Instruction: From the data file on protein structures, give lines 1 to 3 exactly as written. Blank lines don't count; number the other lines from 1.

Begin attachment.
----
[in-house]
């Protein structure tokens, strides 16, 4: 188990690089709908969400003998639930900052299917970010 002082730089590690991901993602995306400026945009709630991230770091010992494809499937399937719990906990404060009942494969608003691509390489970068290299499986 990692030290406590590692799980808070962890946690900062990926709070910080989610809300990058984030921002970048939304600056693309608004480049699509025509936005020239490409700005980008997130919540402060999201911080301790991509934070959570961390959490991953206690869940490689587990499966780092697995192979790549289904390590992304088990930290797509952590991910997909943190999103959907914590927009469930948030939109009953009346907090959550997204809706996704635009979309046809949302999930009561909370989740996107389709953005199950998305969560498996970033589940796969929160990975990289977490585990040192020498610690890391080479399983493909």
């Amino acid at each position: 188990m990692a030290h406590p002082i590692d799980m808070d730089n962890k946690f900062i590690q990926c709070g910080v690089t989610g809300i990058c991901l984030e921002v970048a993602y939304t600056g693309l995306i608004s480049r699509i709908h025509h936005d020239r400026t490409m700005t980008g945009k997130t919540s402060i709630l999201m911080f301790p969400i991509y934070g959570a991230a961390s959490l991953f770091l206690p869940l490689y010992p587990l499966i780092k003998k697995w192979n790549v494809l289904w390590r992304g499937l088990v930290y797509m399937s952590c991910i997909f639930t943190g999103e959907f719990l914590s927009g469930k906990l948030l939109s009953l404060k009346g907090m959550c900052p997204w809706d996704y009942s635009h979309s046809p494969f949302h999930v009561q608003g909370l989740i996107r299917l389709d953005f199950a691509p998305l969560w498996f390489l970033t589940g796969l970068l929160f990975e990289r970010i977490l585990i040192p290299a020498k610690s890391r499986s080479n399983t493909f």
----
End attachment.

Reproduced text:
[in-house]
């Protein structure tokens, strides 16, 4: 188990690089709908969400003998639930900052299917970010 002082730089590690991901993602995306400026945009709630991230770091010992494809499937399937719990906990404060009942494969608003691509390489970068290299499986 990692030290406590590692799980808070962890946690900062990926709070910080989610809300990058984030921002970048939304600056693309608004480049699509025509936005020239490409700005980008997130919540402060999201911080301790991509934070959570961390959490991953206690869940490689587990499966780092697995192979790549289904390590992304088990930290797509952590991910997909943190999103959907914590927009469930948030939109009953009346907090959550997204809706996704635009979309046809949302999930009561909370989740996107389709953005199950998305969560498996970033589940796969929160990975990289977490585990040192020498610690890391080479399983493909």
């Amino acid at each position: 188990m990692a030290h406590p002082i590692d799980m808070d730089n962890k946690f900062i590690q990926c709070g910080v690089t989610g809300i990058c991901l984030e921002v970048a993602y939304t600056g693309l995306i608004s480049r699509i709908h025509h936005d020239r400026t490409m700005t980008g945009k997130t919540s402060i709630l999201m911080f301790p969400i991509y934070g959570a991230a961390s959490l991953f770091l206690p869940l490689y010992p587990l499966i780092k003998k697995w192979n790549v494809l289904w390590r992304g499937l088990v930290y797509m399937s952590c991910i997909f639930t943190g999103e959907f719990l914590s927009g469930k906990l948030l939109s009953l404060k009346g907090m959550c900052p997204w809706d996704y009942s635009h979309s046809p494969f949302h999930v009561q608003g909370l989740i996107r299917l389709d953005f199950a691509p998305l969560w498996f390489l970033t589940g796969l970068l929160f990975e990289r970010i977490l585990i040192p290299a020498k610690s890391r499986s080479n399983t493909f």